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A module that provides pools of child processes for executing long running synchronous tasks, such as long computations.

The node.js core API provides a module named 'child_process'. This module contains several functions that spawn external programs that run as operating system child processes to the calling node.js function. One of these functions is child_process.fork(), which spawns a new instance of node.js and executes a javascript program in a specified filename. The function returns a child process object that has a bidirectional communications channel to the new child process. The communications channels supports event-driven sending and receiving of javascript objects between the child and main processes. node child_process.fork.

These child processes allow execution of a long running javascript function that doesn't not block the main node.js program, and provides an event interface to respond to messages from the child process.

Use of the child_process.fork is one way to execute long running computations or other synchronous activities. However, the documentation warns that the spawn time is on the order of 30 msec with a memory footprint of 10MB. So certainly you would not want to fork a child every time you wanted to execute a computation. Because the child process is a node instance, it will wait for events so it is better to fork the child once then send it messages to execute computations.

However, if you system has many clients and only one child process, you could end serializing all the clients waiting on the child process to complete its queue of messages. So typically you would fork multiple children and farm out the messages to the pool.

The cpool module does this for you. It presents an API that is similar to the child_process.fork API with the difference that it is backed by a pool of forked node processes. Cpool manages the processes and doles out messages in an (hopefully) efficient manner. It keeps track of which children are busy and which are ready to run, and activates the ready ones when new messages arrive to be sent to the children. If the main node process sends more messages than there are ready children, they are queued in the 'pend queue' and are serviced in FIFO order as busy child processes finish their previous operation and become ready.


  • runs under node.js
  • The client and the child are coded the same as if it was regular child_process.fork.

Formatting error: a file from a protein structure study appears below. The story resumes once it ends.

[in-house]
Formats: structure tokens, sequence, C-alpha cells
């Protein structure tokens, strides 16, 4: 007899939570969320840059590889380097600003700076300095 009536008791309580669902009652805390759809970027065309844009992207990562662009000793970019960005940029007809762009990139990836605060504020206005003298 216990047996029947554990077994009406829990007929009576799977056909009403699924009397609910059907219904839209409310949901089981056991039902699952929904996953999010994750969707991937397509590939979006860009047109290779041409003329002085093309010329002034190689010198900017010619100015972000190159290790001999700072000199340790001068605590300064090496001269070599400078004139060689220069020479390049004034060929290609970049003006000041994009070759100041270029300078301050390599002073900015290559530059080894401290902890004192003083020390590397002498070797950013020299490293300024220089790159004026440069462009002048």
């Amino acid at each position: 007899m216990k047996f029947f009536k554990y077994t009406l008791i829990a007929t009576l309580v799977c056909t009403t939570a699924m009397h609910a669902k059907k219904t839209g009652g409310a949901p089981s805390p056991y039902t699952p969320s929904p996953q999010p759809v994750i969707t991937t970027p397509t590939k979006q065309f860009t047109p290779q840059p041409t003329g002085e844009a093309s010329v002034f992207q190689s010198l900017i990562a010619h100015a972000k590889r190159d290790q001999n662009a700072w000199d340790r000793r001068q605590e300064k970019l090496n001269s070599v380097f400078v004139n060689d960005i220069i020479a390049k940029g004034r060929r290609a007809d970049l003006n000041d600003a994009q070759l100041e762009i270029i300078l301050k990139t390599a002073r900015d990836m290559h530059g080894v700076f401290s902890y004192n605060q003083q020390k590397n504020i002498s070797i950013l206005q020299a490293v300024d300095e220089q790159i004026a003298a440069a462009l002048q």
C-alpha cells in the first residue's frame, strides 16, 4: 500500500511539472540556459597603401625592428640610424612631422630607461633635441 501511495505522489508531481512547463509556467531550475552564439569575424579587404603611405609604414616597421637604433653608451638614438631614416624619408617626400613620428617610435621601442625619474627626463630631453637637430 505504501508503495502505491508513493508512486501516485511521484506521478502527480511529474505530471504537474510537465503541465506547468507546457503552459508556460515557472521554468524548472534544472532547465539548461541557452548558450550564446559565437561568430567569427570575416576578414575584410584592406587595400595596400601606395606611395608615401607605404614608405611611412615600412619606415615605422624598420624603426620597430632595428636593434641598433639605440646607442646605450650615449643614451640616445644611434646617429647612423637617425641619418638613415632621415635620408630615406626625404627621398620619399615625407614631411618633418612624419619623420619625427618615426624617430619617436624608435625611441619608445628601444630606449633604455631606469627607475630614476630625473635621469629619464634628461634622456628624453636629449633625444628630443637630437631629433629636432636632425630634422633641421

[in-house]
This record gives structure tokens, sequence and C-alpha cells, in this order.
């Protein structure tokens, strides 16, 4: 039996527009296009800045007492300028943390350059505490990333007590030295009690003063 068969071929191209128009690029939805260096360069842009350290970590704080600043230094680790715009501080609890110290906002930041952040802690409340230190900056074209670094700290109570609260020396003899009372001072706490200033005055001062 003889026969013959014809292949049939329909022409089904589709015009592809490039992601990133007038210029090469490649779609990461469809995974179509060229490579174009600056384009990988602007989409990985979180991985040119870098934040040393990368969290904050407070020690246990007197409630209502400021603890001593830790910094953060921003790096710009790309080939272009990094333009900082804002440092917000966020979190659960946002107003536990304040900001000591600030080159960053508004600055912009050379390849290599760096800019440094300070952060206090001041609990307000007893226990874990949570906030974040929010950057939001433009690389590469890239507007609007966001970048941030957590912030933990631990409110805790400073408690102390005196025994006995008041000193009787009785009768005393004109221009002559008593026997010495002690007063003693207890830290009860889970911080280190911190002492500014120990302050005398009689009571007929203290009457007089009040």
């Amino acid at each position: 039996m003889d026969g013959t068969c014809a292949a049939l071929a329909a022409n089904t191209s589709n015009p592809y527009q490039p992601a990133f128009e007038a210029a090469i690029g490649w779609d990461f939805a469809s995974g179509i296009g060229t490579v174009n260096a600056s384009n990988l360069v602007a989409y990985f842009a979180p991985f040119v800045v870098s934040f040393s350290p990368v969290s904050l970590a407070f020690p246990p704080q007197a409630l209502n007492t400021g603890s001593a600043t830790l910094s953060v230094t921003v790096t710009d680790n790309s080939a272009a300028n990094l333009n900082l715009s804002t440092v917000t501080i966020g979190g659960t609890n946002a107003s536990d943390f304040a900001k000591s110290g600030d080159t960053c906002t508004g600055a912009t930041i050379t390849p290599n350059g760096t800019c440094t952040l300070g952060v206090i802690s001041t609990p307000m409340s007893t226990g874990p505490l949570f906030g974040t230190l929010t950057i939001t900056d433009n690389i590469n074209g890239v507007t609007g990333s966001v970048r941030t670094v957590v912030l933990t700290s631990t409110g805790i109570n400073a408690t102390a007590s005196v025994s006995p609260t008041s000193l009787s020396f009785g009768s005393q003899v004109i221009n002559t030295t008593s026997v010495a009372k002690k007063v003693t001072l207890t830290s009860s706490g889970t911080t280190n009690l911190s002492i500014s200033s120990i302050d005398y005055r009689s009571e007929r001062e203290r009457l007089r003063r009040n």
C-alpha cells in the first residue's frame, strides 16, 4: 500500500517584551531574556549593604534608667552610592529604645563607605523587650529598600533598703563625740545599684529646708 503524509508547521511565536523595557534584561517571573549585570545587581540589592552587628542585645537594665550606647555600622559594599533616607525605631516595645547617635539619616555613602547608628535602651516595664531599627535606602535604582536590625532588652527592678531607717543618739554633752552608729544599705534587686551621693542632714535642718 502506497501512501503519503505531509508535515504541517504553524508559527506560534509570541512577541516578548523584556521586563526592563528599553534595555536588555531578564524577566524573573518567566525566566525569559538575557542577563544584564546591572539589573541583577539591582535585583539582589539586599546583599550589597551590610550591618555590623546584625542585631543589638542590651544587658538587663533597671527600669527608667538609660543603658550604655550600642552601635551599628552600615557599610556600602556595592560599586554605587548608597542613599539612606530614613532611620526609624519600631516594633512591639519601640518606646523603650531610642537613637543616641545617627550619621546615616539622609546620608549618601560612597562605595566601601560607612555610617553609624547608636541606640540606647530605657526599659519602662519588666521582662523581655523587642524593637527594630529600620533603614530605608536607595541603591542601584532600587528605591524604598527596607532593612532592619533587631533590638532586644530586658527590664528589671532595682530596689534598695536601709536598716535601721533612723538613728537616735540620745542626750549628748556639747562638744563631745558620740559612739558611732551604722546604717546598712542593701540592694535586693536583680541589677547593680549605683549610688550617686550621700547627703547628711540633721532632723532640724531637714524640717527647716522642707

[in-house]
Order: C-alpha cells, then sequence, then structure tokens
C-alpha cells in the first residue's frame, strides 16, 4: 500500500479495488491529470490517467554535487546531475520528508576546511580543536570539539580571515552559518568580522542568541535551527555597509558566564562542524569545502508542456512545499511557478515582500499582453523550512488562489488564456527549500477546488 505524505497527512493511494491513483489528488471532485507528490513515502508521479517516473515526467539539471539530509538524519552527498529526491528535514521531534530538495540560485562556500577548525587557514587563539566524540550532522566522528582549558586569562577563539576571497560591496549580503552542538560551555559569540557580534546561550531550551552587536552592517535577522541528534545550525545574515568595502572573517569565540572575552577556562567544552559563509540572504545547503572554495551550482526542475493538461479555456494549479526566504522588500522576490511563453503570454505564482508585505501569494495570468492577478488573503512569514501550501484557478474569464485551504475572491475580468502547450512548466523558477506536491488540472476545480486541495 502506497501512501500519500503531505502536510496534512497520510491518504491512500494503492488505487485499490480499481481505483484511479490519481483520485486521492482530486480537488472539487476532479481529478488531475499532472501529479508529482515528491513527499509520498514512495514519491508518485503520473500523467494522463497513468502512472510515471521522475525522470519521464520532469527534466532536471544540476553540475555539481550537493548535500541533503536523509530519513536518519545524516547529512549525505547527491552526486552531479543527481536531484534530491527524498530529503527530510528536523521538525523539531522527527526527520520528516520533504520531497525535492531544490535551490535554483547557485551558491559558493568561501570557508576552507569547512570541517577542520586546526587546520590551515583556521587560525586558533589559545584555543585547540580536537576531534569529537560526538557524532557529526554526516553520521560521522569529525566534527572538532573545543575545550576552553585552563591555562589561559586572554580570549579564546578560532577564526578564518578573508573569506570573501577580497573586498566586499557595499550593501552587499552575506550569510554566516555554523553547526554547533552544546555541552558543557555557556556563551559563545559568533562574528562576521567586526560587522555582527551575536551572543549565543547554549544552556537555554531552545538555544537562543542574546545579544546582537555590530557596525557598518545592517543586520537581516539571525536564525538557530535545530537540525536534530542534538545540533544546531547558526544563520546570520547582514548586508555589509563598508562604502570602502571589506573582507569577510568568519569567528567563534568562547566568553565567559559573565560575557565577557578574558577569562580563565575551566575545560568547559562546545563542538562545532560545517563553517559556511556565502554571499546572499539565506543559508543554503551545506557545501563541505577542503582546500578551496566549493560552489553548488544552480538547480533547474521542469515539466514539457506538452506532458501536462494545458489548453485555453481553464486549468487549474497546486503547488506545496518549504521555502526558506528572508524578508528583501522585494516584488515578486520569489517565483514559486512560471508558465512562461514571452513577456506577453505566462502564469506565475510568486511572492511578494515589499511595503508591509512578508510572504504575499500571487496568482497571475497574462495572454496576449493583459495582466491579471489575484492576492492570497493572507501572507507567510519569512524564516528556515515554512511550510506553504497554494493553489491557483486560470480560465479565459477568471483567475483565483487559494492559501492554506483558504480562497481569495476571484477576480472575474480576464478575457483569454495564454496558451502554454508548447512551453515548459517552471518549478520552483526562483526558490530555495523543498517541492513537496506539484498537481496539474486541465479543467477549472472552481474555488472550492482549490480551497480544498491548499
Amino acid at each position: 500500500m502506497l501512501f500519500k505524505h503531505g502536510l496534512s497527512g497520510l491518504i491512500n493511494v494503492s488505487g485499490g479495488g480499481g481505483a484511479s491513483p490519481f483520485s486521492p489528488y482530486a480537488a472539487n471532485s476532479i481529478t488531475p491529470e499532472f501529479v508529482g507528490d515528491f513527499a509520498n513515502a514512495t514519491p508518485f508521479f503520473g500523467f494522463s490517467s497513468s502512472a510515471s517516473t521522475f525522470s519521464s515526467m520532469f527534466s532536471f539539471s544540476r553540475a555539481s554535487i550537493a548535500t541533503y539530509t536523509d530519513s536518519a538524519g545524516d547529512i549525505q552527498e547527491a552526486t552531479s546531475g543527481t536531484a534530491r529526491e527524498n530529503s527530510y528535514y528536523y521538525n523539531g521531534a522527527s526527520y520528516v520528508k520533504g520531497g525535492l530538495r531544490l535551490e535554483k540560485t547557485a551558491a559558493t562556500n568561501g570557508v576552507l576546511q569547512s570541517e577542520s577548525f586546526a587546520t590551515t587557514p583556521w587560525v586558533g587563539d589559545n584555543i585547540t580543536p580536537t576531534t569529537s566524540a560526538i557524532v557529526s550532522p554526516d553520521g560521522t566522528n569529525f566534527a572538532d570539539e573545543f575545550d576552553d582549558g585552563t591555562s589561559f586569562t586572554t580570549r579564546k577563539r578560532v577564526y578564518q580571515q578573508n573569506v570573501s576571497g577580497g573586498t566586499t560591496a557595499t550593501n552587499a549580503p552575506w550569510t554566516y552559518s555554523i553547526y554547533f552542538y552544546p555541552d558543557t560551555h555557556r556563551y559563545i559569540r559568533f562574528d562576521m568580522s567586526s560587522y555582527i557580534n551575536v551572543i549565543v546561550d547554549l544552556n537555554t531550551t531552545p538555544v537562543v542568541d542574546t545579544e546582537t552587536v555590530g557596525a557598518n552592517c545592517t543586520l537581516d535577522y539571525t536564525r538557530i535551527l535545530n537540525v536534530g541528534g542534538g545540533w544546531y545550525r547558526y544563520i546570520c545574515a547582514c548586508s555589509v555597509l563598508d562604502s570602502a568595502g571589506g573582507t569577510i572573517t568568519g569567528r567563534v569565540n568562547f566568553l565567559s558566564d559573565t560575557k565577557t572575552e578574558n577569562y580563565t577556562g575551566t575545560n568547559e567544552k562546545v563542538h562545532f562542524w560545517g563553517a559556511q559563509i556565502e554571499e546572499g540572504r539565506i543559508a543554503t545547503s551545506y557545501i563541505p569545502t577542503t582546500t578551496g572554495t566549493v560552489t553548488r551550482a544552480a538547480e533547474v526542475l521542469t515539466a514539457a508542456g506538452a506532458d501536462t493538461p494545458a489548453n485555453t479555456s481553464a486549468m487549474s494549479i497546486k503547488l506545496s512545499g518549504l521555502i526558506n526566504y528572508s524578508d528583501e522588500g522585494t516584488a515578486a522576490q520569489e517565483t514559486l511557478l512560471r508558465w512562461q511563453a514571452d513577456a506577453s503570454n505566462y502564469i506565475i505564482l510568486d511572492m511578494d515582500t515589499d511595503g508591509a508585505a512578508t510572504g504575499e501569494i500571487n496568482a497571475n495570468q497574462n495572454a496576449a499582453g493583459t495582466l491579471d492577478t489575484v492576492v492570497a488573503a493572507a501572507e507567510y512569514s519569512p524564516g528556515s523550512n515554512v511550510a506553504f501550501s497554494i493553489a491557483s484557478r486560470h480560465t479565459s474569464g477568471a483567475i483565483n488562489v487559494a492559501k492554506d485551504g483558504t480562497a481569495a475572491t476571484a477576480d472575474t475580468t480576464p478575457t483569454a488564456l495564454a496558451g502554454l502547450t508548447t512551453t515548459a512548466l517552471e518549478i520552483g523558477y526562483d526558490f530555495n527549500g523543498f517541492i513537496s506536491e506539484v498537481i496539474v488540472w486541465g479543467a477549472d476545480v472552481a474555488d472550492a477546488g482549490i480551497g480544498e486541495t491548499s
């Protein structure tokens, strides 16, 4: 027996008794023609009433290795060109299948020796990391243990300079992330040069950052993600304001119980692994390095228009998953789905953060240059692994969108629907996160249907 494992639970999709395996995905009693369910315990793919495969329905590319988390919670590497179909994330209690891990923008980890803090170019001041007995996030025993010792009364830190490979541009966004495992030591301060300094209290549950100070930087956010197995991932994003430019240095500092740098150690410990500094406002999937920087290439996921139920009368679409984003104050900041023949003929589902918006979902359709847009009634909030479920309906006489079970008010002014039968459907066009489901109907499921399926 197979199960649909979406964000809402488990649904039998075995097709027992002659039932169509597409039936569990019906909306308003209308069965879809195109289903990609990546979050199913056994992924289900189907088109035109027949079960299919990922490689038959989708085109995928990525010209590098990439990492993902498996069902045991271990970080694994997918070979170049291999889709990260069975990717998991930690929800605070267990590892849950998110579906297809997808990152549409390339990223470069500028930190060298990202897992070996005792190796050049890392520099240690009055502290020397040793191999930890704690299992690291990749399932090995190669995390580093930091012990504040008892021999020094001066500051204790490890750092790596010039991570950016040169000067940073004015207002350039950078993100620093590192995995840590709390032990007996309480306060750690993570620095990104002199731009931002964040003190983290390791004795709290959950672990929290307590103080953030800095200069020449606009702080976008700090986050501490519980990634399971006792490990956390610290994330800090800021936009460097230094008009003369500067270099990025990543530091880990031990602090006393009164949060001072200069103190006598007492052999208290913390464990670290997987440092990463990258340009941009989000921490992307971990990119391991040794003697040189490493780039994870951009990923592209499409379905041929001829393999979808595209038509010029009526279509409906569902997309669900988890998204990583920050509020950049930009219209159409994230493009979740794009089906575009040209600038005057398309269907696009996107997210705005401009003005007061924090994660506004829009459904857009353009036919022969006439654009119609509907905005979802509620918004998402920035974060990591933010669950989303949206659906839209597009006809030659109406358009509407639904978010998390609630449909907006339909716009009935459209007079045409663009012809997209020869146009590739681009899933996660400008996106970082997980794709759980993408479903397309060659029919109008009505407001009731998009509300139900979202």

the cpool module object

var cpool = require('cpool');

cpool Module Functions

function cpool.createPool(childCount,maxPendQueue)
    childCount   : required : number of child processes to be created for the pool
    maxPendQueue : required : max size of pending message queue (see below)
    returns an empty child process pool object. 
    the empty child process object is not initialized at this point
    the child object is an event emitter.
    var cp = cpool.createPool(1,1);
    see example/fib/app.js
function cp.fork(modulePath,[optional arguments],[options]) 
    this function initializes the object created by cpool.createPool, forking
    the requested number of children and creating the message queue of the 
    requested size
    modulePath   : required : path to javascript source module (see child_process.fork)
    [optional arguments] : initial arguments passed to each child process when created in process.argv 
    [options]      : Object
        cwd          String Current working directory of the child process
        customFds    Array Deprecated File descriptors for the child to use for stdio. (not supported)
        env          Object Environment key-value pairs
        setsid       Boolean
        encoding     String (Default: 'utf8')
        timeout      Number (Default: 0)
    Return: Cpool object
    var pool = cpool.fork('./file.js',args,options);

function pool.send(msg)
    returns true if the message is sent, false if the message would make the 
    size of the pending message
    same as child_process.send except does not support a serverHandle second argument
function pool.on('message',function(msg) {...})
    executed when one of the child processes sends a response event using process.send(msg)
    same as child_process.on except does not support a serverHandle second 
    argument to the event handler function

function pool.getReadyQueueLength()
    returns the number of child processes that are idle and waiting to process a 
    message from the cp.send function
function pool.getPendQueueLength()
    returns the number of pending messages waiting to be given to a child process. 
    messages go into the pend queue
    when all child processes are busy servicing other messages.


client application

// app.js
var cpool  = require('cpool');

// create 4 child processes in the pool
// maximum 10 messages in pending queue
var p = cpool.createPool(4,10);

// child processes execute the code in ./echo.js 

// receive responses from the child process pool
p.on('message',function(msg) {

// send a message to the child process pool
p.send('hello world');

child process

// echo.js

// process.argv contains the [optional arguments] and 
// can be used for initialization when the child is 
// loaded

process.on('message',function(msg) {
  // echo the input message